FIFA president Sepp Blatter and Russian leader Vladimir Putin took center stage as the preliminary draw for the 2018 World Cup was made Saturday in St. Petersburg.
Blatter shrugged off the corruption scandal engulfing football’s world governing body to pledge his “total support” for the hosts, while Putin lauded Russia’s “long history of football” in his opening remarks to the gathering at the Konstantin Palace.
The two had also met earlier Saturday for a photo call, with Blatter taking to social media to emphasize his backing for Russia 2018.
It is Blatter’s first official engagement outside of his native Switzerland since seven FIFA officials were detained at the organization’s annual congress in Zurich as a result of an investigation into kickbacks by U.S. authorities.
In a related development, Swiss investigators said they were probing the awards of the 2018 and 2022 World Cups to Russia and Qatar.
Blatter, who found public support from Putin after the arrests were made, was re-elected for a fifth term at the Congress, but the following week announced he would be standing down.
A new election for his replacement is being held on February 26 next year.
Blatter has denied any wrongdoing. So too Russia and Qatar, but if the probes do find bribes were paid, both countries face being stripped of their tournaments.
A possibility that neither Putin or Blatter appeared to acknowledge in their meeting, though they did discuss the controversies they both face.
“We see what is happening around football, and I know what you think about it,” Putin told Blatter through a translator. “We are grateful to you for focusing your time and attention primarily on the sport.”
Conversely, Blatter expressed his support for Russia, which is currently facing western sanctions over its annexation of Crimea and support for separatists in eastern Ukraine.
“We are saying ‘yes’ to Russia and assuring you of our support,” the FIFA president said.
“This is especially important in the current geopolitical situation. We must speak not only of our desire to make the world a better place; we also want to do something tangible to support peace, to support the development of football.”
Later, Blatter told the 2,000 specially invited guests at the draw that he expected Russia to put on a top class tournament.
“Today is an important day in the long and winding road to the FIFA World Cup 2018,” he said.
“We are looking forward to an exciting evening and we are looking forward to an exciting World Cup for the game, for the world, for Russia.”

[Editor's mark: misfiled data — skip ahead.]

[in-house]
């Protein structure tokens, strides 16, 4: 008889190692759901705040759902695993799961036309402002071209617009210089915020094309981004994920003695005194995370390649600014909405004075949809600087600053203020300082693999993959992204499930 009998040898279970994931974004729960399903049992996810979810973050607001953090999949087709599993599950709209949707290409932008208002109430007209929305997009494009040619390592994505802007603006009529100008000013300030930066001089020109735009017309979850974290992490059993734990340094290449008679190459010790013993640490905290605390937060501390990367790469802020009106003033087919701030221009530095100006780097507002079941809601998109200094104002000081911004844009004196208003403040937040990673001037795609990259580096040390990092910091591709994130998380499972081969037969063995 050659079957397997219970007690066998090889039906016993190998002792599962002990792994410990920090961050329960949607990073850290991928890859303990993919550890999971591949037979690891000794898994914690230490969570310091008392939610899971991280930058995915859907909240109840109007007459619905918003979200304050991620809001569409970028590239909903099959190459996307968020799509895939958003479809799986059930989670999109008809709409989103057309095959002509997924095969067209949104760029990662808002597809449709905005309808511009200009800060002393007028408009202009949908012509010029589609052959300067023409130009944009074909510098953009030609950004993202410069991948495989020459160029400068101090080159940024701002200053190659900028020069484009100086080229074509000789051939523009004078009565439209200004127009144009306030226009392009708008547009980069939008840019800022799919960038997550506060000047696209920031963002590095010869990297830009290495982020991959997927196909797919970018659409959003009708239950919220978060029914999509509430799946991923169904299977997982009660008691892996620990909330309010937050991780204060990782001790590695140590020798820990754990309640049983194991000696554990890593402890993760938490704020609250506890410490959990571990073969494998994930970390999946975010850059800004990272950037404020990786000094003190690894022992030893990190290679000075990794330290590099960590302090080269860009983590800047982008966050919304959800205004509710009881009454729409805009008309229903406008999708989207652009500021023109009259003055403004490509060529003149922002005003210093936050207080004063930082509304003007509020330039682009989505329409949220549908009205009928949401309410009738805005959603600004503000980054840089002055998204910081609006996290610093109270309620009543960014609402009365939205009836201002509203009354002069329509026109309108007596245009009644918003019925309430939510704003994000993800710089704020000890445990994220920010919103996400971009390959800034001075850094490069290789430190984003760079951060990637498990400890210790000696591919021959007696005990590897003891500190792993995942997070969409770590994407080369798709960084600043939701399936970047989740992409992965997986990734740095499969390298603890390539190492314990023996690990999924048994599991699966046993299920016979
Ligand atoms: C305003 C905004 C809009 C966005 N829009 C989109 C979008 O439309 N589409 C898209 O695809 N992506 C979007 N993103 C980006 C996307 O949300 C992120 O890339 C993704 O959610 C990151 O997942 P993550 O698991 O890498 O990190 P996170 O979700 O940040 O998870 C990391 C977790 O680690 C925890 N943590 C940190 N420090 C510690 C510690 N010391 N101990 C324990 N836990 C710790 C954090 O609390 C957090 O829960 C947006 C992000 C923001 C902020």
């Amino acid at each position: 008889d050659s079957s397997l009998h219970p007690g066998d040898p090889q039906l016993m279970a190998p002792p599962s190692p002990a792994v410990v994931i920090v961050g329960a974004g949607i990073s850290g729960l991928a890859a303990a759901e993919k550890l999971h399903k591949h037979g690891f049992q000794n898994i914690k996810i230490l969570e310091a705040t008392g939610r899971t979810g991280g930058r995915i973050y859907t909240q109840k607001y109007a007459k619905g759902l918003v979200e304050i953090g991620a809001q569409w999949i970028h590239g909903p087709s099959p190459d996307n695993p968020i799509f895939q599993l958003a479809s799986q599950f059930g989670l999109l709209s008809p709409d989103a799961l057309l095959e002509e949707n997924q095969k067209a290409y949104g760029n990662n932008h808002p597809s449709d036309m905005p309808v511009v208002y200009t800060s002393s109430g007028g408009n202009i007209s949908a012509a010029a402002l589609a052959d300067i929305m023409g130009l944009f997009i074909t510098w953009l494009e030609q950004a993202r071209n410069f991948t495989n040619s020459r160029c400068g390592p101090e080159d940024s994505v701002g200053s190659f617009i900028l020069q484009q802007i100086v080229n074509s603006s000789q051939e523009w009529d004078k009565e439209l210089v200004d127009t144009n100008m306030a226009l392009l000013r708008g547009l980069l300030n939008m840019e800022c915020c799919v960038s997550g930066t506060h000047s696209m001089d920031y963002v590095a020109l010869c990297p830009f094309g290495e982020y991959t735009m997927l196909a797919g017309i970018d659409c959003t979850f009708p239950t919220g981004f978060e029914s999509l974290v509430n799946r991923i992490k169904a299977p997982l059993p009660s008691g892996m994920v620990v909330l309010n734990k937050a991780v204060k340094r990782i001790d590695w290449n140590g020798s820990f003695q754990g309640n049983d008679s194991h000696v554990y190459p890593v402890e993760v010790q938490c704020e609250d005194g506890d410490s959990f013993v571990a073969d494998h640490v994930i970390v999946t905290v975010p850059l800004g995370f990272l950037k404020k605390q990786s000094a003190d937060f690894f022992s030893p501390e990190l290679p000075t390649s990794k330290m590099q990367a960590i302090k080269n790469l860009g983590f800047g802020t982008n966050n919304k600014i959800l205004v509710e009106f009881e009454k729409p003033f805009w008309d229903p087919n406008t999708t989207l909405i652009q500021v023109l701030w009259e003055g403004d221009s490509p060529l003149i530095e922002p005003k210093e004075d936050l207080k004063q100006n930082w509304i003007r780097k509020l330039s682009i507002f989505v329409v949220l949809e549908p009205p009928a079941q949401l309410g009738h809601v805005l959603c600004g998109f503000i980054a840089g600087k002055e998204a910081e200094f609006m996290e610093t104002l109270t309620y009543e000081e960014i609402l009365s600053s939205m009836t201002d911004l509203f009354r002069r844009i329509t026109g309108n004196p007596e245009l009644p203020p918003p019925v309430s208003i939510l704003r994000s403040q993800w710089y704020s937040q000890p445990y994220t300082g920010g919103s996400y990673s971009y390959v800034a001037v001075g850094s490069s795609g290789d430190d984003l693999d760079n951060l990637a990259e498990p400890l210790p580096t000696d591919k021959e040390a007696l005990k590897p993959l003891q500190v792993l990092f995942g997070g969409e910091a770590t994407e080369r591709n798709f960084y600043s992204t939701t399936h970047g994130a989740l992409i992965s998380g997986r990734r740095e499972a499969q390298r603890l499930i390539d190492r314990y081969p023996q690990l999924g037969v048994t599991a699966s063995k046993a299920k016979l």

The 32-team tournament will start in just over three years’ time after over 800 qualifying matches. “We are here to launch a football marathon,” said Putin, again speaking through a translator.
The draw, made by current and former football stars, involved all FIFA’s member nations, from Lionel Messi’s top-rated Argentina to minnows such as Djibouti, the Cook Islands and Anguilla.
It was staged under the roof of the 18th century splendor of the former Romanov palace and shared the spotlight with a showcase of Russian song, dance and even football juggling.
The countries are divided into FIFA’s five confederations, with 31 spots in the 2018 tournament allocated between them.
Russia as hosts automatically qualifies.
Reigning champion Germany was drawn in a group containing the Czech Republic, Norway and Northern Ireland.
Old rivals England and Scotland were also paired in the same group, while the toughest section looks to be European Group A with the Netherlands, France, Sweden, Bulgaria, Belarus and Luxembourg locking horns.
2012 European championship finalists Spain and Italy are also set for a heavyweight clash in Group G.
Copa America champions Chile will be at home to Brazil in the opening round of fixtures in the competitive South American qualifying group.
The United States will initially have to finish in the top two of a group which also includes Trinidad and Tobago to make it to the final round of CONCACAF qualifying.
African qualifying will see 20 winners from its round two moving to the group stage where the five winners will qualify for the World Cup finals.
While the event has cemented the path that national football teams must now take to qualify for the World Cup in 2018, the road could yet be rocky for FIFA and the host country.